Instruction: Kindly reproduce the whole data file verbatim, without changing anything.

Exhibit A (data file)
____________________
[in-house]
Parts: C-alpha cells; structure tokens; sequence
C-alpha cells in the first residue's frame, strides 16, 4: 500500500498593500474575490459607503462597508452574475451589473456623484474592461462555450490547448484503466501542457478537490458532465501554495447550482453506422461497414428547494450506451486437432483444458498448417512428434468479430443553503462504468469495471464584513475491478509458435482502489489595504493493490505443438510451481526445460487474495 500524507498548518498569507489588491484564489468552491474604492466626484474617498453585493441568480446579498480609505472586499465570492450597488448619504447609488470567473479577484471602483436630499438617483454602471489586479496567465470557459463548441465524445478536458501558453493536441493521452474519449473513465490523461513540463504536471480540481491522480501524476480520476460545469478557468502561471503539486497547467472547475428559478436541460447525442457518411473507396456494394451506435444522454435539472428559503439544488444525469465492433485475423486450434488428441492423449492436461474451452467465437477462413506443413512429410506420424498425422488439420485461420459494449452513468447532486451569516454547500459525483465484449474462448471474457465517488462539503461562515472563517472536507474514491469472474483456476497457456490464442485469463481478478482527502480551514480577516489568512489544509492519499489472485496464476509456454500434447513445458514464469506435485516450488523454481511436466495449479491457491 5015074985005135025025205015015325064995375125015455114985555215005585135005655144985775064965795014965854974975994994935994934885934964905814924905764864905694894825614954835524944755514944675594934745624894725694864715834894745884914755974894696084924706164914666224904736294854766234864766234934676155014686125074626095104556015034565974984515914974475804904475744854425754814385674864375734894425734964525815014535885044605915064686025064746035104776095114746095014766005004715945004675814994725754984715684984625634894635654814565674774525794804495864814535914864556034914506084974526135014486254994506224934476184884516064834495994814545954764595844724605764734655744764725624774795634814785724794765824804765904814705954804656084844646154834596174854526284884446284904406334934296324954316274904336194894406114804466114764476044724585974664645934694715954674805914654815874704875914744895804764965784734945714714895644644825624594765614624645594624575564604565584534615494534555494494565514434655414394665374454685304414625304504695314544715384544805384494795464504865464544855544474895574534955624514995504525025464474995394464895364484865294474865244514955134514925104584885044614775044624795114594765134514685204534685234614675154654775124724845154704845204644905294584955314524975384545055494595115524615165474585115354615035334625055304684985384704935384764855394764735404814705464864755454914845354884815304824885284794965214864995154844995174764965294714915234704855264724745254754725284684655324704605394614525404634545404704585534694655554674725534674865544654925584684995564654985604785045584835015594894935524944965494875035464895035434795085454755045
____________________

[in-house]
Parts: C-alpha cells; structure tokens; sequence
C-alpha cells in the first residue's frame, strides 16, 4: 500500500498593500474575490459607503462597508452574475451589473456623484474592461462555450490547448484503466501542457478537490458532465501554495447550482453506422461497414428547494450506451486437432483444458498448417512428434468479430443553503462504468469495471464584513475491478509458435482502489489595504493493490505443438510451481526445460487474495 500524507498548518498569507489588491484564489468552491474604492466626484474617498453585493441568480446579498480609505472586499465570492450597488448619504447609488470567473479577484471602483436630499438617483454602471489586479496567465470557459463548441465524445478536458501558453493536441493521452474519449473513465490523461513540463504536471480540481491522480501524476480520476460545469478557468502561471503539486497547467472547475428559478436541460447525442457518411473507396456494394451506435444522454435539472428559503439544488444525469465492433485475423486450434488428441492423449492436461474451452467465437477462413506443413512429410506420424498425422488439420485461420459494449452513468447532486451569516454547500459525483465484449474462448471474457465517488462539503461562515472563517472536507474514491469472474483456476497457456490464442485469463481478478482527502480551514480577516489568512489544509492519499489472485496464476509456454500434447513445458514464469506435485516450488523454481511436466495449479491457491 5015074985005135025025205015015325064995375125015455114985555215005585135005655144985775064965795014965854974975994994935994934885934964905814924905764864905694894825614954835524944755514944675594934745624894725694864715834894745884914755974894696084924706164914666224904736294854766234864766234934676155014686125074626095104556015034565974984515914974475804904475744854425754814385674864375734894425734964525815014535885044605915064686025064746035104776095114746095014766005004715945004675814994725754984715684984625634894635654814565674774525794804495864814535914864556034914506084974526135014486254994506224934476184884516064834495994814545954764595844724605764734655744764725624774795634814785724794765824804765904814705954804656084844646154834596174854526284884446284904406334934296324954316274904336194894406114804466114764476044724585974664645934694715954674805914654815874704875914744895804764965784734945714714895644644825624594765614624645594624575564604565584534615494534555494494565514434655414394665374454685304414625304504695314544715384544805384494795464504865464544855544474895574534955624514995504525025464474995394464895364484865294474865244514955134514925104584885044614775044624795114594765134514685204534685234614675154654775124724845154704845204644905294584955314524975384545055494595115524615165474585115354615035334625055304684985384704935384764855394764735404814705464864755454914845354884815304824885284794965214864995154844995174764965294714915234704855264724745254754725284684655324704605394614525404634545404704585534694655554674725534674865544654925584684995564654985604785045584835015594894935524944965494875035464895035434795085454755045